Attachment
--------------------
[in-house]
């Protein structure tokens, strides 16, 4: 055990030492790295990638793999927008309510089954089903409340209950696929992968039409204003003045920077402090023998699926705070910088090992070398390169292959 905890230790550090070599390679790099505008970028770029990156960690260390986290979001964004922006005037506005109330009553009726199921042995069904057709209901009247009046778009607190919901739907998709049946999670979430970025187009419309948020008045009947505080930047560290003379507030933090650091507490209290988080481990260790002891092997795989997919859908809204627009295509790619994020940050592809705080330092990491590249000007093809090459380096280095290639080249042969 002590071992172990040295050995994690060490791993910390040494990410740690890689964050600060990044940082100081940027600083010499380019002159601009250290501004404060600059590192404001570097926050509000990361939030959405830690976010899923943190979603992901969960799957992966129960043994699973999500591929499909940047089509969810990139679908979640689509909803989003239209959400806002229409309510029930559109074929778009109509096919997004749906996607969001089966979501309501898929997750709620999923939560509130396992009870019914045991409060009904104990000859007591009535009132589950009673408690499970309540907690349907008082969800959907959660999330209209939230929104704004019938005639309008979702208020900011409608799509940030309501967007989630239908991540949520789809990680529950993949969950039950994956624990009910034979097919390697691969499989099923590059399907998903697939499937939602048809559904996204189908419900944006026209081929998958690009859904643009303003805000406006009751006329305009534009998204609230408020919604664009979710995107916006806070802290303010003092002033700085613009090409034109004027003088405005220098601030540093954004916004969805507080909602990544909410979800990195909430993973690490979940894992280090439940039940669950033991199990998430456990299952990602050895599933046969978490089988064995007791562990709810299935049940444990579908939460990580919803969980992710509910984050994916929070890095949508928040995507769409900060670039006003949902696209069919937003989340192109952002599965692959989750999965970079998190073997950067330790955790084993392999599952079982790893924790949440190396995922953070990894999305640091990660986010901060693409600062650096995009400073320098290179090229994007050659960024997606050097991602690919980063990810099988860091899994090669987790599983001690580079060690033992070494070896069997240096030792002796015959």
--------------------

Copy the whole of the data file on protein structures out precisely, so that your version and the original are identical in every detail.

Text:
[in-house]
């Protein structure tokens, strides 16, 4: 055990030492790295990638793999927008309510089954089903409340209950696929992968039409204003003045920077402090023998699926705070910088090992070398390169292959 905890230790550090070599390679790099505008970028770029990156960690260390986290979001964004922006005037506005109330009553009726199921042995069904057709209901009247009046778009607190919901739907998709049946999670979430970025187009419309948020008045009947505080930047560290003379507030933090650091507490209290988080481990260790002891092997795989997919859908809204627009295509790619994020940050592809705080330092990491590249000007093809090459380096280095290639080249042969 002590071992172990040295050995994690060490791993910390040494990410740690890689964050600060990044940082100081940027600083010499380019002159601009250290501004404060600059590192404001570097926050509000990361939030959405830690976010899923943190979603992901969960799957992966129960043994699973999500591929499909940047089509969810990139679908979640689509909803989003239209959400806002229409309510029930559109074929778009109509096919997004749906996607969001089966979501309501898929997750709620999923939560509130396992009870019914045991409060009904104990000859007591009535009132589950009673408690499970309540907690349907008082969800959907959660999330209209939230929104704004019938005639309008979702208020900011409608799509940030309501967007989630239908991540949520789809990680529950993949969950039950994956624990009910034979097919390697691969499989099923590059399907998903697939499937939602048809559904996204189908419900944006026209081929998958690009859904643009303003805000406006009751006329305009534009998204609230408020919604664009979710995107916006806070802290303010003092002033700085613009090409034109004027003088405005220098601030540093954004916004969805507080909602990544909410979800990195909430993973690490979940894992280090439940039940669950033991199990998430456990299952990602050895599933046969978490089988064995007791562990709810299935049940444990579908939460990580919803969980992710509910984050994916929070890095949508928040995507769409900060670039006003949902696209069919937003989340192109952002599965692959989750999965970079998190073997950067330790955790084993392999599952079982790893924790949440190396995922953070990894999305640091990660986010901060693409600062650096995009400073320098290179090229994007050659960024997606050097991602690919980063990810099988860091899994090669987790599983001690580079060690033992070494070896069997240096030792002796015959």